Sunday, October 19, 2008

I was just talking to my mom on the phone...

So here I am listening to Mahler, my room smells like cat food, 2/3 of my bed is covered in notebooks and shoes...

And I'm talking on the phone to my mother, and I ask if she's going to see the Oliver Stone movie "W."

Now, no one has taken a less sophisticated or more vitriolic stance towards George W. Bush than my mother. She hisses him. She thinks he is "stupid." She has not done her homework, and everything he has done seems to her thoroughly "Republican"--even while he has been isolating himself from his own party with his positions on, for example, immigration. My mother's view of George Bush could not be more ill-informed or more partial.

And yet, as a good Christian bourgeois, my mother tells me that she had been hesitant about seeing the Oliver Stone movie, until she heard that it was "more balanced" than one might have thought.

If anything exemplifies the moral bankruptcy of "tolerance" and "understanding," it is this superficial desire to see even war-mongers and sponsors of crimes-against-humanity (like George Bush) as "having a story" that can be presented in a "balanced" and "even-handed" manner.

This is ideology in its clearest form. Balanced. Non-partisan. We present, you decide. Both sides of the story. Explanations based on childhood biography. Surprisingly fair.

My mother, who says she was wary of a film that would be a "hatchet job," is glad to hear that the film is "fair." But what *objective judgment* demands IS a hatchet job. Nothing could be more fair than a devastating, informed, and merciless hatchet job on Bush as president and man. There *are* political nuances to Bush, which my mother and other Democrats have not noticed, and which should be emphasized against the moral-superiority of bourgeois liberal "Blue State" partisans. There are also personal qualifications that should be insisted upon--the man is most likely *not* "an idiot" in the usual sense of the term, as my parents have always insisted. Does that make him more scrupulous? No. More dangerous? Perhaps. But all of that gets lost in the "night in which all cows are black" of his famed stupidity.

In short, what is "fair" in judgment has nothing in common with what is "fair" in the minds of the middle-class who have always encouraged us as children to share, say nothing if we don't have something nice to say, and that everyone is good at something. That their world is run as amoral thievery on all levels is nothing to be "considerate" of. [Please note this post has nothing to say about the film itself, but is ONLY concerned with the critical reception which praises its "even-handedness."]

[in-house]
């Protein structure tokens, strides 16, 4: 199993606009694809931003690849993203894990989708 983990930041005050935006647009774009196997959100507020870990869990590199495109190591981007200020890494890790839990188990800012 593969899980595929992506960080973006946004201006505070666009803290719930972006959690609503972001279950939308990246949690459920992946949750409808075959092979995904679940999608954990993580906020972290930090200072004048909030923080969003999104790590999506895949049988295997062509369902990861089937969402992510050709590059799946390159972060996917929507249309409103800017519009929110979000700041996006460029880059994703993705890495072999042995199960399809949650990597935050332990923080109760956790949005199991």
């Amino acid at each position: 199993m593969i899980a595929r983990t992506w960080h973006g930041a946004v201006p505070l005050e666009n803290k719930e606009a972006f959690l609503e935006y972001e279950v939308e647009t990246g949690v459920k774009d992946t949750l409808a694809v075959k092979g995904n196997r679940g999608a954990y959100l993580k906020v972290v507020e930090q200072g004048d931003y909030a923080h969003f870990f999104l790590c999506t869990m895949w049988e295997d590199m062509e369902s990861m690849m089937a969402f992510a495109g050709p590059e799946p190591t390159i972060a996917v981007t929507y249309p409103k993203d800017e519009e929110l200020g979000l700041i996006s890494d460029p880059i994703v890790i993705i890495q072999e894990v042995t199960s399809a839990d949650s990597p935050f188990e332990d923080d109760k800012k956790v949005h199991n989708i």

Wednesday, October 8, 2008

sub specie aeterni

Rolling Stone used to (and may still) have an inset feature on classic bands in their reviews section, where you could read a brief bio of a group and also see an overview of their discography, wherein you would learn that, say, "London Calling" or "Houses of the Holy" were (surprise!) 5 star albums. Meaning, of course, not that Rolling Stone had given these albums five stars upon their release, but that *with hindsight*, these were impeccable and classic albums. A bit of a cop-out, from my perspective of really disliking Rolling Stone, but certainly the correct way of thinking of reviews. The only catch is, we can't always wait 20 years to find out if an album is good or not.

So: there is the "present moment" of a review, in two senses: for the "contemporary musical context" in which an album is released, and also the present moment of the listener's always-developing taste. As a 16 year old and huge fan of Black Flag, I was in no position to appreciate a timeless classic like Neil Young's "After the Gold Rush." In this respect, the "hindsight" can only be my *future* appreciation of a work, which is as imperceptible to me as its value to posterity.

The only ideal review is one that reviews the album "in-itself" or "for us" (Hegel), i.e. "sub specie aeterni" (Spinoza)--from the viewpoint of eternity, or as considered "timelessly" and with everything known.

This is not usually possible, for obvious reasons. What is possible? Well, the exact opposite. Not at all an "objective" appreciation, but the completely subjective and pragmatic one. I have a perfect test question. "How many times do you think you will listen to this record?" A "five-star" record would be the most-listened to, a four-star less listened to, etc. until the 1-star record would be the 1 or 2-listen album. By "pragmatic," I mean not treating the quality of a record as something existing IN it, and that will emerge with time (like a meaning), but only in the sense of its tool for us (as giving enjoyment).

Bad reviews confuse these two positions.